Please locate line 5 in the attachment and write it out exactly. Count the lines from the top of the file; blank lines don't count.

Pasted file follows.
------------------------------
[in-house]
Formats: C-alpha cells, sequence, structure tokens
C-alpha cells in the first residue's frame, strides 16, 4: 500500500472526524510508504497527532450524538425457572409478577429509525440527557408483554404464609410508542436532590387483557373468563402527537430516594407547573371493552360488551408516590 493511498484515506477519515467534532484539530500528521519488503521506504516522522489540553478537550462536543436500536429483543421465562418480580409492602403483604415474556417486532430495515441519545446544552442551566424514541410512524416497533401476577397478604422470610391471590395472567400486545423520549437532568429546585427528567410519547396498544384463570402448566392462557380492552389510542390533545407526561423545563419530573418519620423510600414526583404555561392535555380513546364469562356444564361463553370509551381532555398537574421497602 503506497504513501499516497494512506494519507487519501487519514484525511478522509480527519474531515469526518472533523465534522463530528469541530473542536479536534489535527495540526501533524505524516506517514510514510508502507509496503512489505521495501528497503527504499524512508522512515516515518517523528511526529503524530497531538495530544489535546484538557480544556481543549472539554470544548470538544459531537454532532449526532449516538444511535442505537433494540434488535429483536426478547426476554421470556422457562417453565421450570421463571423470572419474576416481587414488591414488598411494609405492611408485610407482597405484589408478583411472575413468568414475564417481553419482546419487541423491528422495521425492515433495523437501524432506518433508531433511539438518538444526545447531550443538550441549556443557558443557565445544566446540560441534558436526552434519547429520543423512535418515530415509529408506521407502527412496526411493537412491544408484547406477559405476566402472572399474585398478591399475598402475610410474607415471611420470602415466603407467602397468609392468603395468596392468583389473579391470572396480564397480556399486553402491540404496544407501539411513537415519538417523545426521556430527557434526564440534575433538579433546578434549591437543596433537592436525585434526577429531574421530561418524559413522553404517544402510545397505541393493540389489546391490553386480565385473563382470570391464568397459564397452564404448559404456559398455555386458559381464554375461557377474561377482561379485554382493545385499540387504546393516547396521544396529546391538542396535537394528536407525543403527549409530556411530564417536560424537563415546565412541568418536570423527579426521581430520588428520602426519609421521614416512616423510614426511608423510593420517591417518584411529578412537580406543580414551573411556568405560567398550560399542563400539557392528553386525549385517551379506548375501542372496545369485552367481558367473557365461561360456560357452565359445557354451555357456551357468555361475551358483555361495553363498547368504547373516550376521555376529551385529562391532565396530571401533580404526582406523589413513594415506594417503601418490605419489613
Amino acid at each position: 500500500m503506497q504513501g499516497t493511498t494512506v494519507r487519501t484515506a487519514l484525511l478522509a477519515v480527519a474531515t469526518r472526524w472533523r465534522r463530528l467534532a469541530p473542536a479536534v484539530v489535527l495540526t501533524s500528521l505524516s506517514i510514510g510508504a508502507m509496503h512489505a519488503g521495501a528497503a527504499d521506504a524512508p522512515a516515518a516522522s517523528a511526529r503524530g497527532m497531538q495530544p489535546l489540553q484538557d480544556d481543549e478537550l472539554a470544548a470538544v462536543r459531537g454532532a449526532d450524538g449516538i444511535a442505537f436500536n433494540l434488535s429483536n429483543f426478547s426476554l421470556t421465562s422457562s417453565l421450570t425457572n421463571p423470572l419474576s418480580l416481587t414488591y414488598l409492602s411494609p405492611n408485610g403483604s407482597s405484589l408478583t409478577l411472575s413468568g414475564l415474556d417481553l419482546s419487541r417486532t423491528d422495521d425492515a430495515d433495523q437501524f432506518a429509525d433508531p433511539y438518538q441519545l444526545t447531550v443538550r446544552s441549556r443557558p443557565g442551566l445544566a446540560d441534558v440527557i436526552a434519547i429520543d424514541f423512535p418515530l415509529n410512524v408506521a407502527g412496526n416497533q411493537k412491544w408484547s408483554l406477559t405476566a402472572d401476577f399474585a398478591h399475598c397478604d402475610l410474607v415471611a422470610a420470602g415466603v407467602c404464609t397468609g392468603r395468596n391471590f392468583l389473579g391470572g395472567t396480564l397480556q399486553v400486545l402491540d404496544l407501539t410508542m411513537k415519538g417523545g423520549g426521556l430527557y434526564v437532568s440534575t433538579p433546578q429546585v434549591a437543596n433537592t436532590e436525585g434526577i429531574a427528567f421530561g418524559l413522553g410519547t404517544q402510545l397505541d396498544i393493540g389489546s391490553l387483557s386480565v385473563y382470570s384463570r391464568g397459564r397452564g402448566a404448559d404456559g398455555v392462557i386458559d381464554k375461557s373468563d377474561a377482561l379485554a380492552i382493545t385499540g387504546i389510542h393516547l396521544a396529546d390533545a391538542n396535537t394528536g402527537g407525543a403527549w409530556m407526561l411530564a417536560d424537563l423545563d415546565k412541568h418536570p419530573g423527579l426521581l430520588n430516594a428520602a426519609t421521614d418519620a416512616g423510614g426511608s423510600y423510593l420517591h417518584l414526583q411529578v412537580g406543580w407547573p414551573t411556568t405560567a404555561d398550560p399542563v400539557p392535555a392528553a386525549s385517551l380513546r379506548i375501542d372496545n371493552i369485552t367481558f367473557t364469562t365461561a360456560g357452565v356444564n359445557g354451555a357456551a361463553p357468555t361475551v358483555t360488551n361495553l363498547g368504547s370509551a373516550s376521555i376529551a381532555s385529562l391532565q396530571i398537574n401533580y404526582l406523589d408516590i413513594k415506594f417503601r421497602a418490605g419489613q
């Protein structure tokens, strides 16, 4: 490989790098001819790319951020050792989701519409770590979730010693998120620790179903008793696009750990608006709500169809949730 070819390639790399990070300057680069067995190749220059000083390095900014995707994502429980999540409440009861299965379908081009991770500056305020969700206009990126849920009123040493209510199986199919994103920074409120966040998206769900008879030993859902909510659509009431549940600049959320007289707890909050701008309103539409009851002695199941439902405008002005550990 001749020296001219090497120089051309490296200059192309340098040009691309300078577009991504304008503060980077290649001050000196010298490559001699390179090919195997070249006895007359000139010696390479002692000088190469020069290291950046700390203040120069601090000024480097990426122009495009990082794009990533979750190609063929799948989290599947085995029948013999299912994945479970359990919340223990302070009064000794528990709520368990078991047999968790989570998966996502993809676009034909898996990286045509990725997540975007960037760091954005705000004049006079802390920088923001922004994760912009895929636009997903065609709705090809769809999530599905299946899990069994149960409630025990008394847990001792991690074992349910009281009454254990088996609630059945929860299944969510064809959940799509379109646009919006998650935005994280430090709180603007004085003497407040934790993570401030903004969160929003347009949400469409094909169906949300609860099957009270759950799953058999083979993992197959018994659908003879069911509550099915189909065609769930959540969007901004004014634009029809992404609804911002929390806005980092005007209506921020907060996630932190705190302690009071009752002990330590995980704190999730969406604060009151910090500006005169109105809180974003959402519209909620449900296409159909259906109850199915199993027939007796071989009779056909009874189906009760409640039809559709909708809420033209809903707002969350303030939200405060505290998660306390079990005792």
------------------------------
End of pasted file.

């Protein structure tokens, strides 16, 4: 490989790098001819790319951020050792989701519409770590979730010693998120620790179903008793696009750990608006709500169809949730 070819390639790399990070300057680069067995190749220059000083390095900014995707994502429980999540409440009861299965379908081009991770500056305020969700206009990126849920009123040493209510199986199919994103920074409120966040998206769900008879030993859902909510659509009431549940600049959320007289707890909050701008309103539409009851002695199941439902405008002005550990 001749020296001219090497120089051309490296200059192309340098040009691309300078577009991504304008503060980077290649001050000196010298490559001699390179090919195997070249006895007359000139010696390479002692000088190469020069290291950046700390203040120069601090000024480097990426122009495009990082794009990533979750190609063929799948989290599947085995029948013999299912994945479970359990919340223990302070009064000794528990709520368990078991047999968790989570998966996502993809676009034909898996990286045509990725997540975007960037760091954005705000004049006079802390920088923001922004994760912009895929636009997903065609709705090809769809999530599905299946899990069994149960409630025990008394847990001792991690074992349910009281009454254990088996609630059945929860299944969510064809959940799509379109646009919006998650935005994280430090709180603007004085003497407040934790993570401030903004969160929003347009949400469409094909169906949300609860099957009270759950799953058999083979993992197959018994659908003879069911509550099915189909065609769930959540969007901004004014634009029809992404609804911002929390806005980092005007209506921020907060996630932190705190302690009071009752002990330590995980704190999730969406604060009151910090500006005169109105809180974003959402519209909620449900296409159909259906109850199915199993027939007796071989009779056909009874189906009760409640039809559709909708809420033209809903707002969350303030939200405060505290998660306390079990005792």